Resources for the Study of Alexandria During the Civil War

The following resources provide some insight into the War and its effect on Alexandria and its inhabitants.

Page updated on Mar 2, 2020 at 5:35 PM

Resources for the Study of Alexandria During the Civil War

The occupation of Alexandria by Union troops forever changed the social, cultural and economic fabric of the old seaport town. For four years Alexandria was an occupied city; enduring the longest military occupation by Union troops of any town during the conflict. The following resources provide some insight into the War and its effect on Alexandria and its inhabitants.

From the Alexandria Library, Special Collections

The Special Collections section is located in the Barrett Library at 717 Queen Street. The library holds many interesting resources pertaining to the Civil War in Alexandria. Their Civil War holdings include history of all aspects of the conflict, with a focus on the Confederacy. Resources. This includes Virginia regimental histories; War of the Rebellion Official Record (the "OR"), which reproduces government documents dealing with the war; and information about Alexandria during the war.

Contact Special Collections about the following Civil War resources, and more.

Genealogical Resources 

Online exhibits 

  • Battlefields of Virginia. The May 1887 excursion of the Civil War veterans of the 57th and 58th Massachusetts to the Civil War Battlefields of Virginia as documented in photos by Fred H. Foss.
  • "...the frown of the citizens..." Notes and Images about the Civil War Occupation of Alexandria.
  • Generals of the Confederacy. Thirty images, carte-de-visites (and more) from the White, Wellford, Taliaferro, and Marshall Families Collection.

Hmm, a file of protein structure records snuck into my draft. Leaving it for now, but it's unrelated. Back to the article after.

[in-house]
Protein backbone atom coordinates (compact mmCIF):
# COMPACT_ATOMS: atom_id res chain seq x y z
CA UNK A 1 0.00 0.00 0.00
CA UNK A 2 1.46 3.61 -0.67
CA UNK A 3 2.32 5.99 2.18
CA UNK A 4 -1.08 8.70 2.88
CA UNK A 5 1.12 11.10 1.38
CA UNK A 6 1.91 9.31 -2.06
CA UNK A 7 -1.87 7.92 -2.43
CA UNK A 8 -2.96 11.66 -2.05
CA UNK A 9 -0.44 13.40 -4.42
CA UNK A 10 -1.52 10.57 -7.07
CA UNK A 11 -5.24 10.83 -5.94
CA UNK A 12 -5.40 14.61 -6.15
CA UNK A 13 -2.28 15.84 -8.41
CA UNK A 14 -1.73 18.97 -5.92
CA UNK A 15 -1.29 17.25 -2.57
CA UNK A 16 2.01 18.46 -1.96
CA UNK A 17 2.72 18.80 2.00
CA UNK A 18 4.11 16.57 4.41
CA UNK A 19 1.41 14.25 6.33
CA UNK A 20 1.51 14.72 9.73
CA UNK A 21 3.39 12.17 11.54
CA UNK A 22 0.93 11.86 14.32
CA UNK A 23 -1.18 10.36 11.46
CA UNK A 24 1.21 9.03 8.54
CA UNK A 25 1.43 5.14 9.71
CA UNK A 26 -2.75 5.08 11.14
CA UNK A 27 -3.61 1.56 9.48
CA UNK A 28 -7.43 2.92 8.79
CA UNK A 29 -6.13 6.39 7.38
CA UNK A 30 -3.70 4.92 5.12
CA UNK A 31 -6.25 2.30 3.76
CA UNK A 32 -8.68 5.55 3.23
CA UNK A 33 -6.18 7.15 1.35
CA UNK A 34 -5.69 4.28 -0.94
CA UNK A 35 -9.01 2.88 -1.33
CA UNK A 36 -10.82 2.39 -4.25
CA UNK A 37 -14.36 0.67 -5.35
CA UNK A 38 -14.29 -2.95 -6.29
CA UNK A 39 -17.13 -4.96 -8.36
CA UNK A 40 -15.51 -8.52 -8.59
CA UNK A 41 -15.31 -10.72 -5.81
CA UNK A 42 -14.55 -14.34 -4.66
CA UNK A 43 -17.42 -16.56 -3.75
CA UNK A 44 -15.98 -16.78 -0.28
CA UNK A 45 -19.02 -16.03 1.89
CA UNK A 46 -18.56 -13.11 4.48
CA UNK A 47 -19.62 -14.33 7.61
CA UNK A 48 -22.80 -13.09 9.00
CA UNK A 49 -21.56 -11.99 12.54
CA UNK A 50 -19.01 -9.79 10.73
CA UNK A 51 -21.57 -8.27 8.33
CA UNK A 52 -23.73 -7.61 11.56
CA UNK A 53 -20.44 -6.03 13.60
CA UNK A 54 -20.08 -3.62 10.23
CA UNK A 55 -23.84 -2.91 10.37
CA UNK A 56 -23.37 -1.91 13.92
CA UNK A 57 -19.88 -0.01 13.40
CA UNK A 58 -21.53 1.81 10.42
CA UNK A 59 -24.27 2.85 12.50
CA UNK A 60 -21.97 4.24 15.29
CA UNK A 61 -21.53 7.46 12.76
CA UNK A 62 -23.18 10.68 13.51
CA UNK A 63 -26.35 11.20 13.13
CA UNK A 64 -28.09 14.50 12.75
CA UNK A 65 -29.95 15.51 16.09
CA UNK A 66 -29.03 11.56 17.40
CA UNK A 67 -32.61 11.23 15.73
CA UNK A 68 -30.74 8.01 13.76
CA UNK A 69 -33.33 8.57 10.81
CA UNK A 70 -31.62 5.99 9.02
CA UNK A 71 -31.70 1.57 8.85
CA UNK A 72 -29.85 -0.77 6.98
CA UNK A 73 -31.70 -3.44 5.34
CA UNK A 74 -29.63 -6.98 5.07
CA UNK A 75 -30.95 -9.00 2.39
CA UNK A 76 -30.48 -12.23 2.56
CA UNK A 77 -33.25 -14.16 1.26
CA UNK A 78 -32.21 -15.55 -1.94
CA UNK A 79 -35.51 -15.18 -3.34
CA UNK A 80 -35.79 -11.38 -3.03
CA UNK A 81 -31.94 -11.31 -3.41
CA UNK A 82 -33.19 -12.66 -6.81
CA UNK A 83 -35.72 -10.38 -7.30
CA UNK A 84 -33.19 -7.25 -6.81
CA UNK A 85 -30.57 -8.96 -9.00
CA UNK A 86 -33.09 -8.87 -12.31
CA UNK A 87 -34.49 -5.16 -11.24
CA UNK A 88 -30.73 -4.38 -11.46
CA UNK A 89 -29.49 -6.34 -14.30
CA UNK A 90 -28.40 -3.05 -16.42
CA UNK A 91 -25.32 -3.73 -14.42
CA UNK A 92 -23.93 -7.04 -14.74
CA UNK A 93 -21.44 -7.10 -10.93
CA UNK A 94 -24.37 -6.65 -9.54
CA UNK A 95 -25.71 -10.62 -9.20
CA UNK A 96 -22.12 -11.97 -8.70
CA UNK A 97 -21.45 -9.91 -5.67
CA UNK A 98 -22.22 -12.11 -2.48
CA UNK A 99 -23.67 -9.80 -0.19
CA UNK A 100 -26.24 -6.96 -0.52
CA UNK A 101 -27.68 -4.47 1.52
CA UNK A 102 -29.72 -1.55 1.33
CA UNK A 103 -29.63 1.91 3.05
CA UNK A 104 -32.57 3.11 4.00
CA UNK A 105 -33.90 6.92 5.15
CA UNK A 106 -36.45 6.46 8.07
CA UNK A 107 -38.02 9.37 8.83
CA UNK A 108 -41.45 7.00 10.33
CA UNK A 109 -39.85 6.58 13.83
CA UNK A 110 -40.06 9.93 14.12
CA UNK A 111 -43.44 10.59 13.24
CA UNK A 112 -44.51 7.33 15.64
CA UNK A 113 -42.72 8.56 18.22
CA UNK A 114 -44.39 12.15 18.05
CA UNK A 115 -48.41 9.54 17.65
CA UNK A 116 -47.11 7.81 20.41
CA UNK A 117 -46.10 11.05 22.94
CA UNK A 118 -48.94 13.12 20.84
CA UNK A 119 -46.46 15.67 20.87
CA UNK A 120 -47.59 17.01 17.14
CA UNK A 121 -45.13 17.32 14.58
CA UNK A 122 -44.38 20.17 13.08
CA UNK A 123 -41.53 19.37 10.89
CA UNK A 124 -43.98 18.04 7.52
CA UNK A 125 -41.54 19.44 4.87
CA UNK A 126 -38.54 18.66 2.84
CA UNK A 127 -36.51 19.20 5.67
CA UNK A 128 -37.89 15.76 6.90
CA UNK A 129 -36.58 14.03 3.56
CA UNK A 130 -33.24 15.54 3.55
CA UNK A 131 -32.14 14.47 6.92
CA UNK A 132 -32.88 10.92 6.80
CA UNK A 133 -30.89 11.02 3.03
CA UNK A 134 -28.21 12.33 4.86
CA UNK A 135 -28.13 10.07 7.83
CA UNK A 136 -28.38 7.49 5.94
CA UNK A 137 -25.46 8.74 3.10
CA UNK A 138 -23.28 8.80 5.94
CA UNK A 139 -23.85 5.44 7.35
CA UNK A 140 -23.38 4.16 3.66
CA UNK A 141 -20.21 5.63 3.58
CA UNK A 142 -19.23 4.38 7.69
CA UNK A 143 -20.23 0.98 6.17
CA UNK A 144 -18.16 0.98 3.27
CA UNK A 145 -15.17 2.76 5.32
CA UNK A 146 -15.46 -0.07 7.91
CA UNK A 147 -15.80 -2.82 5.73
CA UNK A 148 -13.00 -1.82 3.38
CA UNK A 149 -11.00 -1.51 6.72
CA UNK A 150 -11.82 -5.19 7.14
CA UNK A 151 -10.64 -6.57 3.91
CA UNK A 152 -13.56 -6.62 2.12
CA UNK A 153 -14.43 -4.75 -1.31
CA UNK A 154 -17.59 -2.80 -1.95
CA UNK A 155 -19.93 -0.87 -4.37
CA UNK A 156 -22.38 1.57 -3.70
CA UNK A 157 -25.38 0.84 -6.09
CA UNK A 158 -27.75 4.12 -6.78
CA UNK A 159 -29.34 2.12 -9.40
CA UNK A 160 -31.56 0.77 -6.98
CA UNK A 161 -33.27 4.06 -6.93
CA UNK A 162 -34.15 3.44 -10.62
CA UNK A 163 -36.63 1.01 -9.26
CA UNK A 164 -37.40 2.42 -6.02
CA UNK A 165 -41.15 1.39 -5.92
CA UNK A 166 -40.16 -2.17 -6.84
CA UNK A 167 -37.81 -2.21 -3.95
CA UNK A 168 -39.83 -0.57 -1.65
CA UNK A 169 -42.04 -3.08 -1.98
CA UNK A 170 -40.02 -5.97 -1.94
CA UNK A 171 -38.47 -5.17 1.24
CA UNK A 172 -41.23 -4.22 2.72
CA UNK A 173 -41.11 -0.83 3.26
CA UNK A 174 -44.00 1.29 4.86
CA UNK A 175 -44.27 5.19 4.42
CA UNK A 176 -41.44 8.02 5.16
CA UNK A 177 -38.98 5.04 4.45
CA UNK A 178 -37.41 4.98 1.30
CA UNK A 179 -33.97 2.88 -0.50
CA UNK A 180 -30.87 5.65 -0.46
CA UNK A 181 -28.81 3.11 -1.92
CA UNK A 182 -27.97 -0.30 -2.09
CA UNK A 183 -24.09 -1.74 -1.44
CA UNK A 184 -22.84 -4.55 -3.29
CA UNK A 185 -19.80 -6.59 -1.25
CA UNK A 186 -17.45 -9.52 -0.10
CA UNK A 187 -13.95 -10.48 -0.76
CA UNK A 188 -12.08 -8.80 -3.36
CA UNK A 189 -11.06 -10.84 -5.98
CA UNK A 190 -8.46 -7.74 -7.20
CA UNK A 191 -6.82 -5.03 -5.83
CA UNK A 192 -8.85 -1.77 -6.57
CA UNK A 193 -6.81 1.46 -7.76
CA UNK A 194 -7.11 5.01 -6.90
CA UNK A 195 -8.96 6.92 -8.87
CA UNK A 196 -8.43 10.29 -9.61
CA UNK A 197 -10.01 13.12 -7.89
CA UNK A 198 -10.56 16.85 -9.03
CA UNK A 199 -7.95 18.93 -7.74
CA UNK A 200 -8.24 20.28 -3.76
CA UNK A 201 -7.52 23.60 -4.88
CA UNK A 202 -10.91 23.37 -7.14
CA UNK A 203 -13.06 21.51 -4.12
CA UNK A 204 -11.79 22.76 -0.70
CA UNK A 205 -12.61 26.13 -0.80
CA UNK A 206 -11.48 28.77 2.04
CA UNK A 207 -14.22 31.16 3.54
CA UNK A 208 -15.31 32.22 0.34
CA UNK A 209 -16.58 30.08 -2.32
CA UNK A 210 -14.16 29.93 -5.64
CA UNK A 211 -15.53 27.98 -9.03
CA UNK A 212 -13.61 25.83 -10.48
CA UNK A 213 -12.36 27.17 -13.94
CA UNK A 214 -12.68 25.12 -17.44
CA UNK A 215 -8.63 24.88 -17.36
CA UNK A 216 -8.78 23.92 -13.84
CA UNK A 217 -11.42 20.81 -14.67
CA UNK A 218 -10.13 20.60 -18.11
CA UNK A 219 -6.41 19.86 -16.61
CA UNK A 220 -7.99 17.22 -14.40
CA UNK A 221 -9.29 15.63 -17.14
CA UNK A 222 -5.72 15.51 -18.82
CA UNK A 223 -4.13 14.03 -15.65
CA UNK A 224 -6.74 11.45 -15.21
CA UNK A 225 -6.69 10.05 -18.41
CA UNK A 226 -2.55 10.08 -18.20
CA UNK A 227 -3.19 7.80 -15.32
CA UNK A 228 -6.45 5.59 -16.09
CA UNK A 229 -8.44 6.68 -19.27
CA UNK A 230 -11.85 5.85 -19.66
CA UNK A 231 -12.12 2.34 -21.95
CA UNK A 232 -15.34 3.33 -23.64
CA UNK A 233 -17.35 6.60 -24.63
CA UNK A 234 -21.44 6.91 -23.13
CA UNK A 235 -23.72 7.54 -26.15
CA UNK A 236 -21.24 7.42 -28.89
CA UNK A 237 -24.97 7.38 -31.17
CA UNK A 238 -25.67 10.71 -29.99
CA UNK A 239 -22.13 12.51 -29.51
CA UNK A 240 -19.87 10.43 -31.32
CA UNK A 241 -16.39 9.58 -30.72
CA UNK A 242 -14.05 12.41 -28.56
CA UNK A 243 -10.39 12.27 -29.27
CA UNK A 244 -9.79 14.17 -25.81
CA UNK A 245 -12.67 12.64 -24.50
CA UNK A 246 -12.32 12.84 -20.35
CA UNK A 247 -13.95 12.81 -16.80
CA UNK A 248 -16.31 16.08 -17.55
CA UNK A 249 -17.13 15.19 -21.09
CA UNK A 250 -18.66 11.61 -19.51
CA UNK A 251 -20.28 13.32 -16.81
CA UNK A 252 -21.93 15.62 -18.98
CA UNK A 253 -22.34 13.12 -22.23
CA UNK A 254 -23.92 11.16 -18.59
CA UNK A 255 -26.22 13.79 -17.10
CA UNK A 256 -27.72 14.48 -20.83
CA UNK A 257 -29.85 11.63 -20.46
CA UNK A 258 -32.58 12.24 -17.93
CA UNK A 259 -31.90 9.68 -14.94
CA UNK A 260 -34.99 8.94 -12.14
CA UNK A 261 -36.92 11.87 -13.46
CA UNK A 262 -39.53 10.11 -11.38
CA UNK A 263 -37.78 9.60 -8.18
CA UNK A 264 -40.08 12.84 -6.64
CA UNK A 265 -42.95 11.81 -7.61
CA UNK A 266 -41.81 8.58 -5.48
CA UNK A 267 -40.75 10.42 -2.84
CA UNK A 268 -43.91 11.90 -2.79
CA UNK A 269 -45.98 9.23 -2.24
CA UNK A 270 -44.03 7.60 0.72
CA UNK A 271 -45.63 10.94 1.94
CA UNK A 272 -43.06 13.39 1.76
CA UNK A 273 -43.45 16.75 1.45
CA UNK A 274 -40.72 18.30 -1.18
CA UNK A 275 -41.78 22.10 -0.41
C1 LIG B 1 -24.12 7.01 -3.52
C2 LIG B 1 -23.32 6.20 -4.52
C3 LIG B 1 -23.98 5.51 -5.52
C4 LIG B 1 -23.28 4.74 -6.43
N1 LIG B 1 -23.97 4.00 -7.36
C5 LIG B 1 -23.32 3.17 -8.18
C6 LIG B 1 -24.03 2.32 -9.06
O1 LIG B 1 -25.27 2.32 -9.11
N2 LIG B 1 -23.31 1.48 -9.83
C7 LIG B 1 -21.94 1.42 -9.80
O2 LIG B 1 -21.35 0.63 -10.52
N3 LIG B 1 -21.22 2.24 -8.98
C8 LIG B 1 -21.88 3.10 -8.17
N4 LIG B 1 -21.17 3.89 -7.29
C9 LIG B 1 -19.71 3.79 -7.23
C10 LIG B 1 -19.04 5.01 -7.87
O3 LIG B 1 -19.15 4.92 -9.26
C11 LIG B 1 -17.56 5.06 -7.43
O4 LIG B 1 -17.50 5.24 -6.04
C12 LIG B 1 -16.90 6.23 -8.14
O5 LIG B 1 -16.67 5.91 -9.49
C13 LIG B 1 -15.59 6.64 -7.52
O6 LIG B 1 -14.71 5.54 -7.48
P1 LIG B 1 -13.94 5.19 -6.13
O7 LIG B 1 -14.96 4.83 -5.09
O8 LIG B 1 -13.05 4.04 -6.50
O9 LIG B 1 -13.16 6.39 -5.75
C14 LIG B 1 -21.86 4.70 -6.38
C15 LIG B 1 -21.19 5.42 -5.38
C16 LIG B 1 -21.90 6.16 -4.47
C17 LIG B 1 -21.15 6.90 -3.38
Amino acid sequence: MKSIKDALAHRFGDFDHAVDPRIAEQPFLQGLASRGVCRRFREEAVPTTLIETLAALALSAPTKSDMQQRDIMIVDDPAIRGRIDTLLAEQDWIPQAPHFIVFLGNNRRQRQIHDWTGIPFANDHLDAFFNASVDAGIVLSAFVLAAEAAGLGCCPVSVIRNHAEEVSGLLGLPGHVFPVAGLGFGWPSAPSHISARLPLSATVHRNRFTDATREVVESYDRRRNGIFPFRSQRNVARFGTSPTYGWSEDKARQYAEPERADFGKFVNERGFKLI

• "Give oceans of love to all..." The prisoner-of-war letters of Brigadier General Montgomery Dent Corse, CSA, 17th Virginia Infantry to his wife, Elizabeth Beverley, along with his commission as Colonel, Active Volunteer Forces of Virginia, May 17, 1861, and his Oath of Allegiance to the United States of America, July 24, 1865. Selected from the Montgomery Dent Corse Collection.   

From the Carlyle House 

  • The Occupation of Alexandria, VA during the Civil War. On May 23, 1861, Virginia voted to become the eighth state to secede from the Union. James Green (the son of the James Green who built the hotel in front of Carlyle House), who was living at the Carlyle House at the time, described the event in his diary as "the most quiet election I ever saw in town."  (Carlyle House Docent Dispatch, May 2011)
  • Nurses, Spies and Soldiers: The Civil War at Carlyle House. The Mansion House Hospital, which incorporated the 1753 home of John Carlyle and the large building in front of it, was a place of strife and suffering during the Civil War. (Carlyle House Docent Dispatch, March 2011) 

From the Friends of Freedmen's Cemetery

Visit the  Friends of Freedmen's Cemetery for more historical resources, including:

From the National Trust for Historic Preservation

From the Alexandria Historical Society